But when patients show up in the ICU at 2 a.m., or when they are sick on a weekend and call the answering service, there will be a doctor of my specialty available to answer questions and accept responsibility.
Sometimes it takes a fair amount of money to ensure that a service remains available when it is needed. God willing, Mr. Mott, you will never need to use my services, but if you do rest assured my colleagues or I will be there 24/7/365 nonetheless. Thank you.
— Lawrence R. Dultz, M.D. UAP Clinic
Could you follow these instructions?
Did you notice that the new car manuals seem to be in direct competition with the encyclopedia Britannica as to the amount of words they can put in one place?
Back in the good old days, the new Ford Model A car manuals probably contained just a few pages. Can’t really say for sure as I never even sat in a new car during my first 30-some years.
Maybe they would say, set the emergency brake. Say what? I don’t believe they had emergency brakes and if they did they were rusted to the point of unworkable.
OK, here we go, chock the wheels so when you take the car out of gear it won’t run over you. Car out of gear, set the hand gas throttle about one quarter of the way down, retard the spark lever, pull out the choke rod, turn the choke rod a couple of turns to the left to let more gas into the carburetor, push the crank in and turn two quarter turns. (A safety note, make darned sure your thumb is not around the crank handle; that is a good way to lose your thumb if the motor kicks back.)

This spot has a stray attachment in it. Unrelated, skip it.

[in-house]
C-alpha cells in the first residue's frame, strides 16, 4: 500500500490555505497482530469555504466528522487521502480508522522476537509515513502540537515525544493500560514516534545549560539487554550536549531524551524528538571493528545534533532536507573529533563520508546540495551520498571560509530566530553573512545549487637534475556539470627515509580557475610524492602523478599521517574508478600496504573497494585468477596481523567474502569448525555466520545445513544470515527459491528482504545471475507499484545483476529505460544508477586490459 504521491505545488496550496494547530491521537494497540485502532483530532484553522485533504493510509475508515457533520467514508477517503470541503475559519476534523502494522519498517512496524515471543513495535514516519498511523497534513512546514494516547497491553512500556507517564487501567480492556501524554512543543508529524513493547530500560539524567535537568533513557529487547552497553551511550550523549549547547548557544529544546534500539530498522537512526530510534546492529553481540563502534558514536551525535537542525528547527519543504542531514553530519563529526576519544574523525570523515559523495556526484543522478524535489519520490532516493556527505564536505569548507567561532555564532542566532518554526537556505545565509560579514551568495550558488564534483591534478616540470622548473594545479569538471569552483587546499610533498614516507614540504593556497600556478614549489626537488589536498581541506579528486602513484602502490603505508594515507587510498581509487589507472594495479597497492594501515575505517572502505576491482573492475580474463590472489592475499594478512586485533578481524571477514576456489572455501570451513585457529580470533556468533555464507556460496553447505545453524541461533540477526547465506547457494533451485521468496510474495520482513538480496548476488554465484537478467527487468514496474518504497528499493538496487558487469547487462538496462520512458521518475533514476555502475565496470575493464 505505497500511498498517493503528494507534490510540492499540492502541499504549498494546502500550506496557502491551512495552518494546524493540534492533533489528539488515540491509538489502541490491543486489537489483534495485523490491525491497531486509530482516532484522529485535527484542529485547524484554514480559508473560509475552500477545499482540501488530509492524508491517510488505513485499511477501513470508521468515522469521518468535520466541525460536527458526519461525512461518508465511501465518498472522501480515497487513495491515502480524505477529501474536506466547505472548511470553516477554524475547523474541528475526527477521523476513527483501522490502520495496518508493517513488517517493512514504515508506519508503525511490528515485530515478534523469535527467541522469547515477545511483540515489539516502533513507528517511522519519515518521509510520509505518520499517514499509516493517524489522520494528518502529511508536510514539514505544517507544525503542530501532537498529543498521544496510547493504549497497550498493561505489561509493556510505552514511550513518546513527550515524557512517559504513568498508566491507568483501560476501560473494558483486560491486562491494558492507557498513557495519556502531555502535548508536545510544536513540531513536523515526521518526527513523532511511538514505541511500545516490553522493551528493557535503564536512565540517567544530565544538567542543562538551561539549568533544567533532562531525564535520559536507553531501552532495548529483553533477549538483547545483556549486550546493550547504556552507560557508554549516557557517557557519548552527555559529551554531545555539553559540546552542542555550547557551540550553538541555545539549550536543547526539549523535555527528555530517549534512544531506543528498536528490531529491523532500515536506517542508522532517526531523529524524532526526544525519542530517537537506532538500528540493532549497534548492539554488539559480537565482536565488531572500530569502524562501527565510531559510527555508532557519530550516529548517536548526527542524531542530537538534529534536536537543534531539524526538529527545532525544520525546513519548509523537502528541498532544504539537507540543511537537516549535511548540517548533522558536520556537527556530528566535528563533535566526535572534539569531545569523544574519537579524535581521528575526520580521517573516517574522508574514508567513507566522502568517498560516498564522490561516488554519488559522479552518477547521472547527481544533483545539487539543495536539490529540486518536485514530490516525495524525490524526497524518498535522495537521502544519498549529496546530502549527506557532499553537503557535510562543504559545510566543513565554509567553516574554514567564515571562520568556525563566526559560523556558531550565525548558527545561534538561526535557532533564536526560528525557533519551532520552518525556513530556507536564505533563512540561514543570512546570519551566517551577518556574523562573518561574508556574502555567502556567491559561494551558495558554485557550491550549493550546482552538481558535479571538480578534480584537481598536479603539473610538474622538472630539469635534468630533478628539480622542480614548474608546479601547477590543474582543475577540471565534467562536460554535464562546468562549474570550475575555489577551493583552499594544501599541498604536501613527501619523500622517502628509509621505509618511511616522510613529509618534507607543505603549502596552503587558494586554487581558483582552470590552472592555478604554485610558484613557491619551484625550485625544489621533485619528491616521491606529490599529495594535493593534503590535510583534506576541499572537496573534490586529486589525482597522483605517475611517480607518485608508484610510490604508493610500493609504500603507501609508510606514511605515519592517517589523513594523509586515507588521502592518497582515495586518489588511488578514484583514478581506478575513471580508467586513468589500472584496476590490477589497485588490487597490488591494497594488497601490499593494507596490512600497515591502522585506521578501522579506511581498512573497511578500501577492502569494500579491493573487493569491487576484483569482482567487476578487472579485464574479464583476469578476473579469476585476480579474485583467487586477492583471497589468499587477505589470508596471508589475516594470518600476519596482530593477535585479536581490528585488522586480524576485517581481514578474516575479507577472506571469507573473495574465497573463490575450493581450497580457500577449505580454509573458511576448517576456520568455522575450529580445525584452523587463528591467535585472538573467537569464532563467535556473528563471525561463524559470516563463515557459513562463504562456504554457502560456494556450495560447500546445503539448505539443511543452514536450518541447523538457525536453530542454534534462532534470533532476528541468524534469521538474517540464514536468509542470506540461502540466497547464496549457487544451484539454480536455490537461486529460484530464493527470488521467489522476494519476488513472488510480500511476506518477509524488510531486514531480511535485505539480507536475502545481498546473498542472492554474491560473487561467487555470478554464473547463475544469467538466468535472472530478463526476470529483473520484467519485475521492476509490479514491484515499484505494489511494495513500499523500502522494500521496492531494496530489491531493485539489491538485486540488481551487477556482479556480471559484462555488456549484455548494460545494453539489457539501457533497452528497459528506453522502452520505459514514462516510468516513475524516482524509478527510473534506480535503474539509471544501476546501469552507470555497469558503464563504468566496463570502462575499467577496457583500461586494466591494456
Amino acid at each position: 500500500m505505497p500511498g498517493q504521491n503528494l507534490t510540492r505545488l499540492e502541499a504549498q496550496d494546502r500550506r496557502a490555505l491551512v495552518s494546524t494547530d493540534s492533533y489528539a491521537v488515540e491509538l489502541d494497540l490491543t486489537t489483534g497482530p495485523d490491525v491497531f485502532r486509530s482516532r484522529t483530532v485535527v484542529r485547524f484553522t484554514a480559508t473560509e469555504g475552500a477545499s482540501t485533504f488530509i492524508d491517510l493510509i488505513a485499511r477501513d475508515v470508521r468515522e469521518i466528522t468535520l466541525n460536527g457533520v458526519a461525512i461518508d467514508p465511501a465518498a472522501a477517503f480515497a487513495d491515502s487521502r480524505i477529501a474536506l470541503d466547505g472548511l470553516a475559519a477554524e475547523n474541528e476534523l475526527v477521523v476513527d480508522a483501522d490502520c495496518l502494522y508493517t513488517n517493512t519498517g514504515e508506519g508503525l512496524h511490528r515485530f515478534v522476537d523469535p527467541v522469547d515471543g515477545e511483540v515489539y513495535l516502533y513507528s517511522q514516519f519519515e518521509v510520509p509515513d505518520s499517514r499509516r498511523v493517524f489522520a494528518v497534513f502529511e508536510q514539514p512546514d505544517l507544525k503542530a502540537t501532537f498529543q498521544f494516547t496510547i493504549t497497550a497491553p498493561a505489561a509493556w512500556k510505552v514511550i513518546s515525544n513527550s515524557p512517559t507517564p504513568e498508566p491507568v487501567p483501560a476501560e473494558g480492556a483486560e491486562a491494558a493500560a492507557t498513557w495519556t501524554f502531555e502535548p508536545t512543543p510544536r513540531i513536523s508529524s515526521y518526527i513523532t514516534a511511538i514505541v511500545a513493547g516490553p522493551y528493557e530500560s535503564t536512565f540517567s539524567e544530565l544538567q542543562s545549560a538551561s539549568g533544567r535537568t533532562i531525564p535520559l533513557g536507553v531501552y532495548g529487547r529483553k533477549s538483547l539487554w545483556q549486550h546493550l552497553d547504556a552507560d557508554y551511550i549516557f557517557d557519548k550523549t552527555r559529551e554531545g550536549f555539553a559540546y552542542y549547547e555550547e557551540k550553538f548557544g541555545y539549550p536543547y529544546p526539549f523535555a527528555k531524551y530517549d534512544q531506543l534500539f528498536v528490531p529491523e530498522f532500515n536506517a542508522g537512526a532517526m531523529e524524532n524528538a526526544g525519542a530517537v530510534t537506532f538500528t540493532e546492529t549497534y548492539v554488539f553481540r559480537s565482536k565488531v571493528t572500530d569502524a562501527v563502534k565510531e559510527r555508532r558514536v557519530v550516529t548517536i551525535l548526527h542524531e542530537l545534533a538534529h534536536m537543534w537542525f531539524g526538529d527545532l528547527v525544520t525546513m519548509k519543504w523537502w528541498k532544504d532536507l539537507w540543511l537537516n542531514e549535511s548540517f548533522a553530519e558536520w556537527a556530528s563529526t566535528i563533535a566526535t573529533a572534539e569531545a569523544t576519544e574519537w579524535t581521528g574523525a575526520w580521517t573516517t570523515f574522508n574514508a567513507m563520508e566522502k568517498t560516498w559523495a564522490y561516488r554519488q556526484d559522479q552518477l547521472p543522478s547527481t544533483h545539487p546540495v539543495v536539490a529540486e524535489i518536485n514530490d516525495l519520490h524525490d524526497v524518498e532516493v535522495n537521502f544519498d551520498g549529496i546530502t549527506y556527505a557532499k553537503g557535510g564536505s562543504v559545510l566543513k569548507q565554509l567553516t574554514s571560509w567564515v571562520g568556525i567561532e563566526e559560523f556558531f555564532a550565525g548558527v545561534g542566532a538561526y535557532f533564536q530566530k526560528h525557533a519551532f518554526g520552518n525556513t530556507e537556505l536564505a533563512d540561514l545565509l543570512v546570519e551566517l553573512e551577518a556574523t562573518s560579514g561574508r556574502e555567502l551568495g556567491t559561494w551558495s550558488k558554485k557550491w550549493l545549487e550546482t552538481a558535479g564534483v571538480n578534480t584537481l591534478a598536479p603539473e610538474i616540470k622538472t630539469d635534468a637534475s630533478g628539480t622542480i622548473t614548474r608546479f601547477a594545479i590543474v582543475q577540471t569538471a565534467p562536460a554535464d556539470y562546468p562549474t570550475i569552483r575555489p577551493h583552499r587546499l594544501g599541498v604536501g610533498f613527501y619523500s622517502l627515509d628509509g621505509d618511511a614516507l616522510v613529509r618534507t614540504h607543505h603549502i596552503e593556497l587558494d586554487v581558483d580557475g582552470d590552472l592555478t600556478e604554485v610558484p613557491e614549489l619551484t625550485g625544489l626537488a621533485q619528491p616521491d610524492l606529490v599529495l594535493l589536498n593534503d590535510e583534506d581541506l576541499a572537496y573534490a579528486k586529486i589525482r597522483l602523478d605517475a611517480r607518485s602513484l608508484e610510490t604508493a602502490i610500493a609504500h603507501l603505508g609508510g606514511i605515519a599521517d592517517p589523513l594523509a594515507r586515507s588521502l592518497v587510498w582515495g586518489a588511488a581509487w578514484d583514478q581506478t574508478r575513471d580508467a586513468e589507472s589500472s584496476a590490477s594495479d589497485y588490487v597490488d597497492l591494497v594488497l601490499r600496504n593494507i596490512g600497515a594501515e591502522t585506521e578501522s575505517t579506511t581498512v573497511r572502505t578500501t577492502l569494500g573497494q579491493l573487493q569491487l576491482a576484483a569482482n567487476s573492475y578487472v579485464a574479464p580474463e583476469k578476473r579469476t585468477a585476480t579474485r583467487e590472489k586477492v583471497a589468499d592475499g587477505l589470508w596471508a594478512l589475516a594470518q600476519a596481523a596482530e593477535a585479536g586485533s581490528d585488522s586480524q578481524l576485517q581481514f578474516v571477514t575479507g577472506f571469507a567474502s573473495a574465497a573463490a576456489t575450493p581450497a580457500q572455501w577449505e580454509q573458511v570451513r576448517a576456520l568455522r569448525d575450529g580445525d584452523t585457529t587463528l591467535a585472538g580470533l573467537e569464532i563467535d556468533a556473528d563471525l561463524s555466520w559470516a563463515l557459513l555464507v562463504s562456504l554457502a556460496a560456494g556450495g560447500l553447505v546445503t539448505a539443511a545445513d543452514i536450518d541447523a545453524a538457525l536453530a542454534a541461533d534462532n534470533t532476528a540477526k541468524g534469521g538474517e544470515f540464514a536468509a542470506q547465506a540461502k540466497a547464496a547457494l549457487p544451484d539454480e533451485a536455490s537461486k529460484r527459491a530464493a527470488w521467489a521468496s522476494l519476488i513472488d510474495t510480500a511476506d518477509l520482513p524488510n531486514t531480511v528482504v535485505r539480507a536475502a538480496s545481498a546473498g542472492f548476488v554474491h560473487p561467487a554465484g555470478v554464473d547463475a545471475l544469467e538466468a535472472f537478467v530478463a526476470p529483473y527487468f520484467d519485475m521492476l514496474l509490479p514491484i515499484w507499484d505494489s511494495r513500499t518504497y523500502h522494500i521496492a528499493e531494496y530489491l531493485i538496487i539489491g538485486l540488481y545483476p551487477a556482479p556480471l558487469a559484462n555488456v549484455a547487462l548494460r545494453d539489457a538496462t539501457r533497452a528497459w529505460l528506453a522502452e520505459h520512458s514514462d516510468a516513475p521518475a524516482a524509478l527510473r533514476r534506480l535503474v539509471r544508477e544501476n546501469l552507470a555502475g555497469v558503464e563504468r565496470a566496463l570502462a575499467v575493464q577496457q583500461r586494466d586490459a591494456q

Push the choke in and if stout enough, spin the motor using the crank. If you are lucky and it starts, run around the car and get in the front seat, pull the spark lever down and, as the car slowly warms up, turn the choke rod to the right until it idles good.